When in Rome

Erbil, Kurdistan (Northern Iraq) isn’t what you’d call cycle-friendly, with its cars drifting across lanes, driving with no lights, minor unmarked roadworks at intersections, with spikes of rebar exposed to impale yourself upon, you could get into trouble on a bicycle very quickly. So, until the airport ever re-opens, allowing me to bring out a smart trainer and road or TT bike to train in the apartment, it’s down to the local gym.

Last night, I visited a new gym and pool facility for my first session.  I say new, the only thing new in this place is my enthusiasm for training indoors!

The equipment is old and the bikes in the gym have saddles that are just about tolerable but at least they don’t look like they belong on a Harley Davidson (as the ones in the other gyms in Erbil do).  Old equipment isn’t really an issue,  as let’s face it, in everything I do, I’m using some pretty old equipment that’s still just about functioning, so I should be a good fit.

The gym is men-only (the women-only gym is upstairs).  Consider a region that has suffered decades of oppressive dictatorship, wars with its neighbors, routine bombing of its northern reaches by Turkey, refugees from Syria, displaced by IS, who themselves got within 25km (16 miles) of Erbil as they advanced across Iraq.  These guys take fitness seriously. It’s a real possibility that some day, in who knows what circumstances, they may find themselves fighting for their lives and I have to say, they look ready! The gym is full of men that in most gyms back home would stand out from the crowd.  The work they’re putting in fills the air – quite literally.  Once you’ve been in there for a while, you don’t notice it anymore…. I tell myself.

What the Kurds boast in the gym, they lack in the pool.  As I jumped in for my swim session, I was faced with groups of men standing in the middle of the pool chatting, a few marching across the shallows with their hands over their heads that reminded me of scenes from Vietnam war movies.  Those that were swimming, swam widths, not lengths of the pool, in a style that most closely resembled the kids of my youth, swimming across the canal, heads high and gasping for air.  The balance of them were in the deep end, repeatedly diving off the side, displaying the antics of middle-aged teen agers.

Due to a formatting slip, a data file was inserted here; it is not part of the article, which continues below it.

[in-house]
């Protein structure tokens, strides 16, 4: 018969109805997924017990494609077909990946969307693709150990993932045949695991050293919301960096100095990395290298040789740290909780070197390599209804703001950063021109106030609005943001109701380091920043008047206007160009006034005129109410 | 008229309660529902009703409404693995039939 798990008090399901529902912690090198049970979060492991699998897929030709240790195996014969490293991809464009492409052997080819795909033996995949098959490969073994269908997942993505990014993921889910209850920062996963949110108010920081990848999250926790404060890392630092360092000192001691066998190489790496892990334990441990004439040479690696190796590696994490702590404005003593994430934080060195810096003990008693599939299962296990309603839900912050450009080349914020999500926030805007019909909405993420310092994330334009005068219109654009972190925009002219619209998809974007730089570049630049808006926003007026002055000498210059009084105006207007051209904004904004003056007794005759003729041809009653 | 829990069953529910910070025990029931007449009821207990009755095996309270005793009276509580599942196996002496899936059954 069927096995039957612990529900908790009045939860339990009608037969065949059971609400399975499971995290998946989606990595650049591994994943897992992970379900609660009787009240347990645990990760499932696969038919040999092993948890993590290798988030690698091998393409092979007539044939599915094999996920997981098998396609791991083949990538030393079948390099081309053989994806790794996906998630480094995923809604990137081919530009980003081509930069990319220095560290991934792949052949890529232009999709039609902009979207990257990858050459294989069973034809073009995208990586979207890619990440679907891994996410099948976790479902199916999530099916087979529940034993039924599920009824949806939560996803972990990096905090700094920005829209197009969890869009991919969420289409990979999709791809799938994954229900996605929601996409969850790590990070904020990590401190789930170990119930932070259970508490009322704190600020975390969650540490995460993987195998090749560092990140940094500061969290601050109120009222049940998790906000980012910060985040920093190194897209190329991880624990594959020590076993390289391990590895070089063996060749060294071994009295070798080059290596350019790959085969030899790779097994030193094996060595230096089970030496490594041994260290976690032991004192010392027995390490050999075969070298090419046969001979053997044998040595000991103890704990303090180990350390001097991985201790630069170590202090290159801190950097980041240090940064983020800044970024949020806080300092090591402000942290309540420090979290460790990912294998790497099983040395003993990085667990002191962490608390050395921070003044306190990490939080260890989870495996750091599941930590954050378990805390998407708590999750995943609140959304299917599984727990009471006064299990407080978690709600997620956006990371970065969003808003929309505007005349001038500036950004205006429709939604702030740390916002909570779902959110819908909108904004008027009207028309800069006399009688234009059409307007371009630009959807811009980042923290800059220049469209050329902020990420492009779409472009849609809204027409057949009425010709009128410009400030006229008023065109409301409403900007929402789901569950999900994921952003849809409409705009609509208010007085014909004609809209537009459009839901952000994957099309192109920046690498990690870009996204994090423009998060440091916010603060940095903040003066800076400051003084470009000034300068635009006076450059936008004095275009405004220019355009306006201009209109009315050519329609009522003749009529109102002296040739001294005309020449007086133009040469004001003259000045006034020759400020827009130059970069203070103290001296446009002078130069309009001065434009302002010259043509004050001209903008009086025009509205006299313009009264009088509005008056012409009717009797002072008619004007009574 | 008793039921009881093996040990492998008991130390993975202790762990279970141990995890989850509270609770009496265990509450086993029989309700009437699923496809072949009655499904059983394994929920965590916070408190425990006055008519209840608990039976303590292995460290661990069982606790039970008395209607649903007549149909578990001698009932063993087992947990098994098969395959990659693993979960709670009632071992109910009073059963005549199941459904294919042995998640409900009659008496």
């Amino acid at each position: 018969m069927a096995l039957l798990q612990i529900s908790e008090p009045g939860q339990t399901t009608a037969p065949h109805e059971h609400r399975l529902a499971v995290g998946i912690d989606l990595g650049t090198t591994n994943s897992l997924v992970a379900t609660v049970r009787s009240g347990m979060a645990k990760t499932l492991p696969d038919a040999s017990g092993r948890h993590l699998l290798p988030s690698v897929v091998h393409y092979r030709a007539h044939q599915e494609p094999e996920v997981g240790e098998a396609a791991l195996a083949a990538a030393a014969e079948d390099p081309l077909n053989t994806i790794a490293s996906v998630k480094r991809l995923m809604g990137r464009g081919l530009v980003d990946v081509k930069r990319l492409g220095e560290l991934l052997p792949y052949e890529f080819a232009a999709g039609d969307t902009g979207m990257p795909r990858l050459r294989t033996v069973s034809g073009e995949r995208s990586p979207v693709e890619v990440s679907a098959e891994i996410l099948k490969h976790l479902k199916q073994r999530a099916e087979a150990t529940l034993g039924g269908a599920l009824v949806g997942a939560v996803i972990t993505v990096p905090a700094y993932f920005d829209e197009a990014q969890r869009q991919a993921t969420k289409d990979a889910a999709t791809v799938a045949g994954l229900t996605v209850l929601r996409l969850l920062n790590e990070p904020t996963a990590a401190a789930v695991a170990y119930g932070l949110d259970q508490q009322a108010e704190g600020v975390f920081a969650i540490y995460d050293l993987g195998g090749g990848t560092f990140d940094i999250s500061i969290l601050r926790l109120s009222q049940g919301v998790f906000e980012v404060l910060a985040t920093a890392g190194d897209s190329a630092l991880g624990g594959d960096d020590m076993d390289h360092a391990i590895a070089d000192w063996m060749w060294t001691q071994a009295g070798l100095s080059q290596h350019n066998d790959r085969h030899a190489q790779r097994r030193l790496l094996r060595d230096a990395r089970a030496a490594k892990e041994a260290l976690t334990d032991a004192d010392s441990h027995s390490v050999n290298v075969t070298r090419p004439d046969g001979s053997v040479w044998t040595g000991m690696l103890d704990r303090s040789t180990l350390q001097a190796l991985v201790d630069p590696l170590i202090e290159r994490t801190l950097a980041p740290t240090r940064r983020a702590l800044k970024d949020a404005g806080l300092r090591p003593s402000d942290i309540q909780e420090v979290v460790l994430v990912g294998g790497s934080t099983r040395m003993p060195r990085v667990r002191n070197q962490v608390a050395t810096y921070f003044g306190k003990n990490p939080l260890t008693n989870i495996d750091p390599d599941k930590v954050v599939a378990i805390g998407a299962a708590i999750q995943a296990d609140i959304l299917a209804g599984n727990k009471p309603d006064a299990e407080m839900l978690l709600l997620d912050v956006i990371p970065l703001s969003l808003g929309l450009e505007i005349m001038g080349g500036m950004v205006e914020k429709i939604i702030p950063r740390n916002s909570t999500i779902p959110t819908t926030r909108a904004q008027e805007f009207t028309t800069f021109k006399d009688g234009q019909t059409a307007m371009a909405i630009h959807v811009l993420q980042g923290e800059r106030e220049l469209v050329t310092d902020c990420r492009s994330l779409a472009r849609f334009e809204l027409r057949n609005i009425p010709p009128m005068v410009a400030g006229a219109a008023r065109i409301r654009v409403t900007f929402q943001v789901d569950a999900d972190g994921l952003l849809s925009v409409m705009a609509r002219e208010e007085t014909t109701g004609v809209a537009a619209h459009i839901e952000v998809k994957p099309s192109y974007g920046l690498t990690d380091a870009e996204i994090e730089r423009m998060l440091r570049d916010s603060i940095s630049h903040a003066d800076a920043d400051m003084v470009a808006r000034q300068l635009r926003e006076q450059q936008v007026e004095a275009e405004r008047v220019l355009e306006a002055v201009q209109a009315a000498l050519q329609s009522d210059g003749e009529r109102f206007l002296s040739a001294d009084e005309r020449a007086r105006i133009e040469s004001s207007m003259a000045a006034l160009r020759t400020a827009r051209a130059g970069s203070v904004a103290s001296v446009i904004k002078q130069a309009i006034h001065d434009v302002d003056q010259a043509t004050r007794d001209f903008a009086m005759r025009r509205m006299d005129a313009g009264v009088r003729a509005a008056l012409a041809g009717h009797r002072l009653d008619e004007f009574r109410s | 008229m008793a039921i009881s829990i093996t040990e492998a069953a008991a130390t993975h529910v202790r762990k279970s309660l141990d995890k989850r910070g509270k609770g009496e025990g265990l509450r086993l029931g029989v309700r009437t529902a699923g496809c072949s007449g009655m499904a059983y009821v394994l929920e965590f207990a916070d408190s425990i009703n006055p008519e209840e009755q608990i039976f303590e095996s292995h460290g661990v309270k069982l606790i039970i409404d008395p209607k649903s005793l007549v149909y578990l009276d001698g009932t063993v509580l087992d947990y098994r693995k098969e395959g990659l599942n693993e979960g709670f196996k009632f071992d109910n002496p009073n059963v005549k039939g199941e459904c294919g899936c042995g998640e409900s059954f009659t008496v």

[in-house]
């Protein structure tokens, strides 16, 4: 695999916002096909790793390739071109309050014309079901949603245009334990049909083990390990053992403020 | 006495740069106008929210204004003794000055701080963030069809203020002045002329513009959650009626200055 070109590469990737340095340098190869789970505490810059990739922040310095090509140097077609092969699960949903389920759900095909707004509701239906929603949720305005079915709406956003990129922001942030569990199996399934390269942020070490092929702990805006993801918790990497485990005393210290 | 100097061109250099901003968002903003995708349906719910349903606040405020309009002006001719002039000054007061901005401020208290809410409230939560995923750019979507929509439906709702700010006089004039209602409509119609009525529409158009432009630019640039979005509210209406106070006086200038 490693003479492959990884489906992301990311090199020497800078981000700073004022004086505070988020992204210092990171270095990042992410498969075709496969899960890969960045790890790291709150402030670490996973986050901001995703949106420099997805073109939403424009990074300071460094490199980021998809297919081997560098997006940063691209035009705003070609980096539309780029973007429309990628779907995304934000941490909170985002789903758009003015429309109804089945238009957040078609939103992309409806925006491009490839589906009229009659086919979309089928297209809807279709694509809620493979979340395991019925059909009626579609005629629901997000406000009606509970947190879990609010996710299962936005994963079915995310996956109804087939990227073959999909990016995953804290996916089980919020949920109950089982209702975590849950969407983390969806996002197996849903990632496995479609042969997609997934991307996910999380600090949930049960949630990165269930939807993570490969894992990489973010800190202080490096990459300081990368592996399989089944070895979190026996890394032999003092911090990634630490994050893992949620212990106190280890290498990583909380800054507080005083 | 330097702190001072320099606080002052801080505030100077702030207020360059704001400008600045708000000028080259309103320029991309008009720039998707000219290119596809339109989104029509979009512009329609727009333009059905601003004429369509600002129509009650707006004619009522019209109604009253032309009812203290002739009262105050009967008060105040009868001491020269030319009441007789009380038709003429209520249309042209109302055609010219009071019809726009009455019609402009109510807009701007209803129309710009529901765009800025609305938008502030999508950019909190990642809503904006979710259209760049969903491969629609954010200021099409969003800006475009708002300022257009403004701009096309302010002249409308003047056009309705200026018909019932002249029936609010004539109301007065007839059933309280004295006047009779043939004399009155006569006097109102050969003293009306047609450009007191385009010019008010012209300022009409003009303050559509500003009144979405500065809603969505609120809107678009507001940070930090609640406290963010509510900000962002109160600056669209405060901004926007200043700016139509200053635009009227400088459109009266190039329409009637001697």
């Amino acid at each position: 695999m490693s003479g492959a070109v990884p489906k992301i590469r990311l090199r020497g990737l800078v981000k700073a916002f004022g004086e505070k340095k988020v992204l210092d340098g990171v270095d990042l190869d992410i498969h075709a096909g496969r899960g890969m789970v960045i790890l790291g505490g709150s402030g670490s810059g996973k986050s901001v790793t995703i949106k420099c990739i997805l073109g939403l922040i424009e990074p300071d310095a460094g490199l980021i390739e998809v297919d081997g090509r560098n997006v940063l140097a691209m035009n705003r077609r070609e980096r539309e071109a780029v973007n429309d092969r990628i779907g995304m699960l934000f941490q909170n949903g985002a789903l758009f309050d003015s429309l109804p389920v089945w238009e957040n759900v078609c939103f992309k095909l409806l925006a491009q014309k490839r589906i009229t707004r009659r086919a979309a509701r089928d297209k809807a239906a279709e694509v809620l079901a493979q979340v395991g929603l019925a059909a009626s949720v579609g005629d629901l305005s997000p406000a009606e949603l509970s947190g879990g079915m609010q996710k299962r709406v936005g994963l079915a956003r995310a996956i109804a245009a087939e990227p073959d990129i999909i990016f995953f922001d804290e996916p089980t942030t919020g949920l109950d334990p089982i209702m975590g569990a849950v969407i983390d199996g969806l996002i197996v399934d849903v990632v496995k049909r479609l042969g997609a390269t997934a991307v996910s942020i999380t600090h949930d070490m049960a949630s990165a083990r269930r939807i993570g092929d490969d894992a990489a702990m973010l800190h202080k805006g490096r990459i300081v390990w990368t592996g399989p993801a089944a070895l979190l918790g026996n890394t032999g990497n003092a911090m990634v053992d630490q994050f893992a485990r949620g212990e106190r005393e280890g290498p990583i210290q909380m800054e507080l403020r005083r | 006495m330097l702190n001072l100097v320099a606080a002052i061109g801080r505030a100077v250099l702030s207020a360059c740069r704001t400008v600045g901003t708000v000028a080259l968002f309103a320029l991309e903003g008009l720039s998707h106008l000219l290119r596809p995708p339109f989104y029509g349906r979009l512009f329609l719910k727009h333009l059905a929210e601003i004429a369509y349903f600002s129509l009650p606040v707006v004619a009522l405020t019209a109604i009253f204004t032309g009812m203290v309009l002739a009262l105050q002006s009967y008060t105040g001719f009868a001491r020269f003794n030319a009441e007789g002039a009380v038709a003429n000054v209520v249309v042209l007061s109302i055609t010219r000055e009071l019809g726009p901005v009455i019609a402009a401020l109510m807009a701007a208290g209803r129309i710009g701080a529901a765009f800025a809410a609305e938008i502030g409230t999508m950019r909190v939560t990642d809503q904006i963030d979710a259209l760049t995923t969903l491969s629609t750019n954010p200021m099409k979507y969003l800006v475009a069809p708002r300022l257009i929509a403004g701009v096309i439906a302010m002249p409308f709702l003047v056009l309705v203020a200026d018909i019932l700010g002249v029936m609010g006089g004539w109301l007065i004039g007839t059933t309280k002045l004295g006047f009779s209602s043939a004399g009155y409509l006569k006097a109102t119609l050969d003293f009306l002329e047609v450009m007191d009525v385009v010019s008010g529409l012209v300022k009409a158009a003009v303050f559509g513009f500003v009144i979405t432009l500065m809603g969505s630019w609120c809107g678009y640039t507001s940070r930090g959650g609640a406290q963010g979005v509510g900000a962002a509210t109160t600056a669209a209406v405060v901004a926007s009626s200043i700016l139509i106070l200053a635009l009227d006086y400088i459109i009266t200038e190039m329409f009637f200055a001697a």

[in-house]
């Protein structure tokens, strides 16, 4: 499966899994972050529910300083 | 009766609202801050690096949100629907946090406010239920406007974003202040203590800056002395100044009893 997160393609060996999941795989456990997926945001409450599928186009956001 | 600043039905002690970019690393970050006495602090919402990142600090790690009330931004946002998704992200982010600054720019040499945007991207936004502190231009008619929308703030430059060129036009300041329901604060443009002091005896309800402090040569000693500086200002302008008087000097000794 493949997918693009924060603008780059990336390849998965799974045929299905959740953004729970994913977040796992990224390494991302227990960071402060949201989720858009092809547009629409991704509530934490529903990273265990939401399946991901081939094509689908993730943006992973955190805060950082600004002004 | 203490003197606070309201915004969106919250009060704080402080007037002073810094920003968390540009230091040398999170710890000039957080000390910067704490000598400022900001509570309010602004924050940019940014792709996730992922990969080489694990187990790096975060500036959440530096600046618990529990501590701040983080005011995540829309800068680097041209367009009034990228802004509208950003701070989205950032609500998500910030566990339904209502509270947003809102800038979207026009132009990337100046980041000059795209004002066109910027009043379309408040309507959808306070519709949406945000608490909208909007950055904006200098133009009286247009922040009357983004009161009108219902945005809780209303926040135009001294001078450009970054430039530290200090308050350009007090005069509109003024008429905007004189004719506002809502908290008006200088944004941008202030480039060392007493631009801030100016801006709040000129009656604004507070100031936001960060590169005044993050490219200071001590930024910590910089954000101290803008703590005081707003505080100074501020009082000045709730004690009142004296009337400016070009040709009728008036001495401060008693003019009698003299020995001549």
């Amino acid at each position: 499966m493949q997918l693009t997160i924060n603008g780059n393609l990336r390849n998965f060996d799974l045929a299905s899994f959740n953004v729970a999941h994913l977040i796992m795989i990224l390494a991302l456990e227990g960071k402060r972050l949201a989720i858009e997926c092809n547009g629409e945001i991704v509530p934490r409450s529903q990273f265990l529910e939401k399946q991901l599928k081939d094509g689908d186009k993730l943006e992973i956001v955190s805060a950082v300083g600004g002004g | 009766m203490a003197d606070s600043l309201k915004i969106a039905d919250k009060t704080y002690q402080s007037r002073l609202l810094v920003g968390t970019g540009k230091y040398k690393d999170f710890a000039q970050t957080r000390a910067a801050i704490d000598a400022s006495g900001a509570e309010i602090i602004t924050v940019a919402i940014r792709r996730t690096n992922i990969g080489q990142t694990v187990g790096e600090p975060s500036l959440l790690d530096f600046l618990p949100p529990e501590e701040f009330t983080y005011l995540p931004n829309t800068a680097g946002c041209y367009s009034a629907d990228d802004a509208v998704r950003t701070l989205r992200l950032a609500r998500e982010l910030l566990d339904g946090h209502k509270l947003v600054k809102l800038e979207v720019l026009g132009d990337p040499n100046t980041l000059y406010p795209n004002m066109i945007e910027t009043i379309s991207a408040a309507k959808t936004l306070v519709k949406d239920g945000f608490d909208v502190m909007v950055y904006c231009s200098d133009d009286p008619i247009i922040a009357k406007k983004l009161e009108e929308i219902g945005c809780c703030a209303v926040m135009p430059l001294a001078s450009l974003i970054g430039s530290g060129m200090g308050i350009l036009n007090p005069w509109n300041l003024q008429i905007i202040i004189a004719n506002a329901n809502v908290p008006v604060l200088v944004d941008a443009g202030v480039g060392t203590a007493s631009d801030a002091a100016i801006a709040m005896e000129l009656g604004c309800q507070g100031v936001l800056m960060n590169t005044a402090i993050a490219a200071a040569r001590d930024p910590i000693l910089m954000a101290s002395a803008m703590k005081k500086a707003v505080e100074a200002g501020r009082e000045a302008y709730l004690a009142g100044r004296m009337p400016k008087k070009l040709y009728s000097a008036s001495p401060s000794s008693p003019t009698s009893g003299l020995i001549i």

I knew it would be challenging but determined to get by session done, I set about it.  Almost immediately, I realised that I’d have to modify the session.  There seemed to be no awareness of space or pace through the water.  After three collisions and several near misses, I resolved that they were so unused to someone swimming both up and back down the pool in one go, only to immediately repeat it, that they couldn’t help but step right into my path.  I’m pretty sure it wasn’t deliberate either.

After half of my session (30 minutes) I got out of the pool and headed for the showers, feeling fairly dejected. I need to find ways of doing the training, not 101 legitimate reasons not to.

Reflecting on the experience last night, it came to me that in all my reading on the nature of culture and cultural differences, it suggests that to be truly culturally aware, we should strive to view any situation as a local person and within the bounds of ethical practice, respond to it as if you were yourself, a local.

It’s clear that the members of my gym see nothing wrong with standing around, walking the shallows, or swimming widths.  They aren’t about to change just because some expat has shown up, who expects to swim the length of the pool unhindered.  I’d switched to this gym because my last gym had no usable bikes and only an 18m pool.  Here, the pool is also non-standard in it proportions, being about 30m long but is at least 20m wide. If swimming lengths isn’t feasible, then perhaps I should just pick a spot, join in with the locals and swim widths?

Of course, it’s less than ideal but in this environment, compromising on expectations, so that I can settle into a session with a mindset that I can fully execute it, seems worth the trade-off.

I don’t think I’ve swum the width of a pool for forty years but maybe it’s time for an old dog to re-learn old tricks?

Ultimately, we have to train the best we can, with what we’ve got and for the time being, that appears to be all I have!


GI Tri Coach


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